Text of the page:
Thursday, October 17, 2013

A Few Jane Austen Questions

I'm writing an historical fiction novel in the style of Jane Austen, in the period of Austen, 1802, BUT set in Ireland.

During this writing challenge, I've been reading all of Austen's works, letters, unfinished works, unpublished works, etc. It's been fascinating to watch her grow as a writer, but also fascinating to realize how bloody good she was in her youth. 

If you've never heard of, or read Lady Susan, one of Austen's earliest unpublished novels, I highly recommend it. It's an epistolary novel, meaning it's composed entirely of letters, and the lead character is quite a scandalous lady of her time. Hand-written correspondence has all but disappeared in the modern lexicon of life, so the delight of reading letters is ten fold increased today. Hence, my hypothesis as to why Lady Susan is making a comeback on bookshelves. Reading someone else's letter is a voyeuristic occupation. It allows the outside reader in on a secret. And this book, with a beautiful, charming lady seducing men many years her junior and carrying on an affair with a married man, is full of salacious secrets. The letters from the jealous wives of the seduced men are equally as intriguing. 

This brings me to an observation about all of Jane's writings - the fact that women had little or no power over their fate. Lady Susan is her only character, in any of her books that even attempts to live life for her own happiness, and not to please others. She can not be happy if oppressed by the rules of society, so she defies every rule.
But she is always the Belle of the ball, despite her reputation. Why? Because women, the jealous wives, have no power. In the land of Austen, good morals always win the day; but if an opposite horse ever had it chance at the blue ribbon, it was Lady Susan.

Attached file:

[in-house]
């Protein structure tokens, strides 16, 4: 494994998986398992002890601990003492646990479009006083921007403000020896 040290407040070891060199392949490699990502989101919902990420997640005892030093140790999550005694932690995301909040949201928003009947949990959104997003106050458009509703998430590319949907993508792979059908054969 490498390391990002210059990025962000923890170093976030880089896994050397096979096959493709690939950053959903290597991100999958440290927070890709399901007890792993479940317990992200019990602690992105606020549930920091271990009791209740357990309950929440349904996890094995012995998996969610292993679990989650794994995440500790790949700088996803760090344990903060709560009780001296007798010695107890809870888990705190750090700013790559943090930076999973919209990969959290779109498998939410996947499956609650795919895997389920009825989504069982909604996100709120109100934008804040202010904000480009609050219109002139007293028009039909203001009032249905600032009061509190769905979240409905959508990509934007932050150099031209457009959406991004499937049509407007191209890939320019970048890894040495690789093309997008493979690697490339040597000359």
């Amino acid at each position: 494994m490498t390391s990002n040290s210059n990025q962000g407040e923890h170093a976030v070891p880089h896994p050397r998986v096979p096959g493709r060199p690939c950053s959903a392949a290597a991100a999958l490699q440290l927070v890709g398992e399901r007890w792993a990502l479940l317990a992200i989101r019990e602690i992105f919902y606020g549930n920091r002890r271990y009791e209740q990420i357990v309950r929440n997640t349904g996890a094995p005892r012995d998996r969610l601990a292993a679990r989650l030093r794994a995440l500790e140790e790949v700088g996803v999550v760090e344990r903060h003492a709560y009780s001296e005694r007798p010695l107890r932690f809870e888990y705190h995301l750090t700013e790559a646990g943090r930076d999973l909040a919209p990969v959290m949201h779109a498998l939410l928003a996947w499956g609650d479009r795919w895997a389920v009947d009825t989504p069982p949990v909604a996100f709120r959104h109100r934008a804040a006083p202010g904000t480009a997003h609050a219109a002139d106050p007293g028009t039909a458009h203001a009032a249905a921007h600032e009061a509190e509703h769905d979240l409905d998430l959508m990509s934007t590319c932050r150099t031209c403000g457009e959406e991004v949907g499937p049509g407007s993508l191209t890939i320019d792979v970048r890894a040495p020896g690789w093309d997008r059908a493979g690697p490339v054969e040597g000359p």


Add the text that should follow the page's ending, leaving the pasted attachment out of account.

Women in the regency era, 1790's - 1820's, were always at the mercy of either a good marriage or an inheritance. If neither were in a woman's future, she may be forced into service as a governess. The stakes for a low-income, young, unmarried lady are great, it's either marriage or servitude. This situation is exactly why Austen's books are so enjoyable; a lady's merits overrule her income. A rich husband is always found for the lady of high moral character. The books offer hope to all the penniless gentlemans' daughters of the past and the present. The reader is instantly rooting for the underdog.  

Now the question - as it pertains to my own Irish set Austen novel. If my young sisters each have £20,000, like Miss Crawford in Mansfield Park, are they allowed to marry beneath their rank? Knowing that women at this time have little choice in their fate, is it believable that a wealthy Anglo-Irish lady may choose to marry a working doctor? Is it believable at this time, in 1802, that a young lady may wish to find a greater purpose in her life than to simply sip tea with her morning callers, which is any well-bred ladys' fate as she fends off one fortune hunting suitor after another? 

What's your opinion?

Sunday, October 6, 2013

Murder in the Spa